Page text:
“It’s been the best thing that I ever could have done with my life.” Spoken softly and sincerely, Teresa makes it instantly clear that her 40-year career in medicine has been so much more than a job.

Splitting her time between nursing at the University of Minnesota Masonic Children’s Hospital, visiting orphanages in China to lend her medical knowledge, traveling to countries like Guatemala to care for impoverished communities, or India to assist with cleft palate operations, and maybe stopping to take a breath every now and then, Teresa has somehow managed to also make herself a vital asset to MATTER’s Hospital in a Box program.

Teresa’s mother was a nurse that looked after her and 13 siblings, the youngest of which was fatally ill. When there was nothing left that the doctors could do, her youngest sibling returned home to be cared for by Teresa’s mother until passing at just two years old. Although the profound influence the event had on her wasn’t revealed then, Teresa reflects that “in retrospect, that’s what made me go into nursing, and also why I work with children.”

After having amassed over twenty years’ worth of medical expertise, Teresa began looking for ways to expand her reach. “I love to travel, and I always dreamed of doing that with my nursing,” she explains. Knowing that there were areas in the world that lack the medical care we are fortunate enough to experience in the U.S., her destination was clear, but her path remained uncertain.

That is, until a routine patient check turned into a life changing conversation.

One day, at the bedside of a patient, Teresa was discussing her desire to travel to other countries to provide medical treatment. “The family and I were talking about how that was one of the things I wanted to do yet in my life, and then there was a pharmacist just passing out the medication,” she recalls. Teresa pauses before she continues, a coy smile working its way across her lips as she explains what happened next. “And he goes “Well, have I got an organization for you,”” she grins.

Thirteen years later, on a mission to find more supplies for an orphanage she works with in China, Teresa stumbled across MATTER and our Hospital in a Box program. MATTER’s mission immediately resonated with her. “It’s a cool thing to take what used to go in the garbage and repurpose it.”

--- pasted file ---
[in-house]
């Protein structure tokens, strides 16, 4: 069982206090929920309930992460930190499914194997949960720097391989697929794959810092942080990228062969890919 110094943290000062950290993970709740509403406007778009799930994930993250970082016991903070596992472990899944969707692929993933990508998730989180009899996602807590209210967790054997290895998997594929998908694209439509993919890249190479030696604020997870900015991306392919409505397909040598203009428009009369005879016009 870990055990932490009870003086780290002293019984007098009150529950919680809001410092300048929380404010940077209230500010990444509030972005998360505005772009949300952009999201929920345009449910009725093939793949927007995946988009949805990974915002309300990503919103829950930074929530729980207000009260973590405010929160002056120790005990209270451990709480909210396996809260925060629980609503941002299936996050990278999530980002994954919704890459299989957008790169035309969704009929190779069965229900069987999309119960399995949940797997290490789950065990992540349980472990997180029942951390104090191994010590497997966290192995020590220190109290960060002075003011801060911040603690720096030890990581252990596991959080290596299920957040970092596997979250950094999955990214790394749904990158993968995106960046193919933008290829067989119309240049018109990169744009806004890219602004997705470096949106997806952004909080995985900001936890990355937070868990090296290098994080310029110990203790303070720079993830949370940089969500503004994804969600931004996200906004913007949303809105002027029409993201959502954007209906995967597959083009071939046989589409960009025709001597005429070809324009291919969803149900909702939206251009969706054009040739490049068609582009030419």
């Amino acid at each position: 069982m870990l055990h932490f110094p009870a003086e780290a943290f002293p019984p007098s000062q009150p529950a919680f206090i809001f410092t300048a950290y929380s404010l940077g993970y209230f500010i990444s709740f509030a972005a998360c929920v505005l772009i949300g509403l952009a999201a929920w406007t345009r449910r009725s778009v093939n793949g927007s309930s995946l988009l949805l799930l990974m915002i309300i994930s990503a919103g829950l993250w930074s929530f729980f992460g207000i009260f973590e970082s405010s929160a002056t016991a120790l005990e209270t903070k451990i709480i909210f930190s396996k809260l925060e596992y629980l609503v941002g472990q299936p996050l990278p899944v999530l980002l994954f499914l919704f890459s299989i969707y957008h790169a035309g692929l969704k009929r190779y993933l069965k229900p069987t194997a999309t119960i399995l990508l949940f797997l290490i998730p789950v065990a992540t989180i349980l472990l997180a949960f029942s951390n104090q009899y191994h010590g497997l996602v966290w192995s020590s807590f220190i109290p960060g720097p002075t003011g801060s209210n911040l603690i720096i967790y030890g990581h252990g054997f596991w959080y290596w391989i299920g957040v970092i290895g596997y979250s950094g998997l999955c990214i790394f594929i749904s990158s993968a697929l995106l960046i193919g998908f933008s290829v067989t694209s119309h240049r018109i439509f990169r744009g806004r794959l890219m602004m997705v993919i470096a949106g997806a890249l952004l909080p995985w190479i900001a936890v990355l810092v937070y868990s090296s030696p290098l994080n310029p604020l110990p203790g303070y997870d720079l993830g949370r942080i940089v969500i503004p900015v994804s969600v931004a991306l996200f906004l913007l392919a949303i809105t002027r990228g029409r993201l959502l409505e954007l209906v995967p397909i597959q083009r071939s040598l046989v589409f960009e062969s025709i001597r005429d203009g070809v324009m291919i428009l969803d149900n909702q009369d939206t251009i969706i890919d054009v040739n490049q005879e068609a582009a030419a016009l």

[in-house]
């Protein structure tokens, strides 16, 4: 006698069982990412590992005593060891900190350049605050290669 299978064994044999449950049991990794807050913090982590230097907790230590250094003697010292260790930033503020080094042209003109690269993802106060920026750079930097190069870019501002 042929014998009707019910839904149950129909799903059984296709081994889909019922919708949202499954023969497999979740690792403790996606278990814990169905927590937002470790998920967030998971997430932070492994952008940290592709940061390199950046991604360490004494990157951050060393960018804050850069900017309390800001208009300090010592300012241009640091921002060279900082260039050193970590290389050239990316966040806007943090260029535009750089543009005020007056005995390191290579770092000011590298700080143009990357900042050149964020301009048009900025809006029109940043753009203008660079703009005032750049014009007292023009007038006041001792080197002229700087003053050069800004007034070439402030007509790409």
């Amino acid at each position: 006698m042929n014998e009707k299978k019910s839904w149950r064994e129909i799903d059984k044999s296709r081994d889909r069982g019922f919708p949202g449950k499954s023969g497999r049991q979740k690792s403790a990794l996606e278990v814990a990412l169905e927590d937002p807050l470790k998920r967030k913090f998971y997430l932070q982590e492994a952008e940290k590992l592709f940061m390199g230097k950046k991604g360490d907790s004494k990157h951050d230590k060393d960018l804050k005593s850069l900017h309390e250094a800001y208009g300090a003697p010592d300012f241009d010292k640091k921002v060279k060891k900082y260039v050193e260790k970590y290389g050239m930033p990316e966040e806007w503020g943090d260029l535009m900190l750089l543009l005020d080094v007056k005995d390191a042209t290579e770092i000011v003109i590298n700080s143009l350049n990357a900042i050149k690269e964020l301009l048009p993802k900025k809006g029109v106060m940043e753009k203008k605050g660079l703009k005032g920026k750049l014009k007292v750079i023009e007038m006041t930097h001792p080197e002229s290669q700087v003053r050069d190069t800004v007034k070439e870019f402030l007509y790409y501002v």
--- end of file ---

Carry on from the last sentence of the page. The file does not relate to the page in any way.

The bounty of medical expeditions Teresa has under her belt has allowed her to observe what items can be used in other countries and identify the rare items that can are invaluable for clinics in the hard-to-reach places MATTER sends supplies to.

Teresa has seen for herself the immense impact having the correct supplies can have on a medical facility. “I’ve been to these places and know some incredibly, incredibly poor places where they don’t even have a sheet between a blood and urine soaked mattress and a patient,” she says, her voice carrying the weight of her experiences. These experiences are transposed into MATTER’s MEDsorts, where Teresa can identify even the most obscure instrument with ease.

During warehouse sorting events, you’ll see Teresa buzzing from station to station, box to box, explaining the medical tools to volunteers with the same speed and agility as a bee pollinating flowers.

“See this? This is a feeding tube. This can be the difference between life and death for a baby born five weeks early,” Teresa instructs at a Medical Supply Sort, while simultaneously juggling a bag of catheters and rushing to tape up a box ready to be shipped off to a hospital in need. Her astounding command of medical instruments and the extreme care with which she engages volunteers has completely revamped MATTER’s MEDsorts.

“Before Teresa, groups would come to the Sorts and leave having learned about our organization. But now, they want to come back and do it again because they really enjoyed it,” raves Katie Schlangen, MATTER’s International Program Manager.

And Teresa does it all because: “I love being able to influence people coming to volunteer, and encourage people to being open to helping the rest of the world, helping each other, and feel good about themselves for doing things for other people.”

Without leaders like Teresa and the thousands of volunteers who come to help sort, MATTER’s MEDsorts wouldn’t be possible. Together, we establishing a foundation for communities in some of the hardest to reach corners of the world to increase access to health care.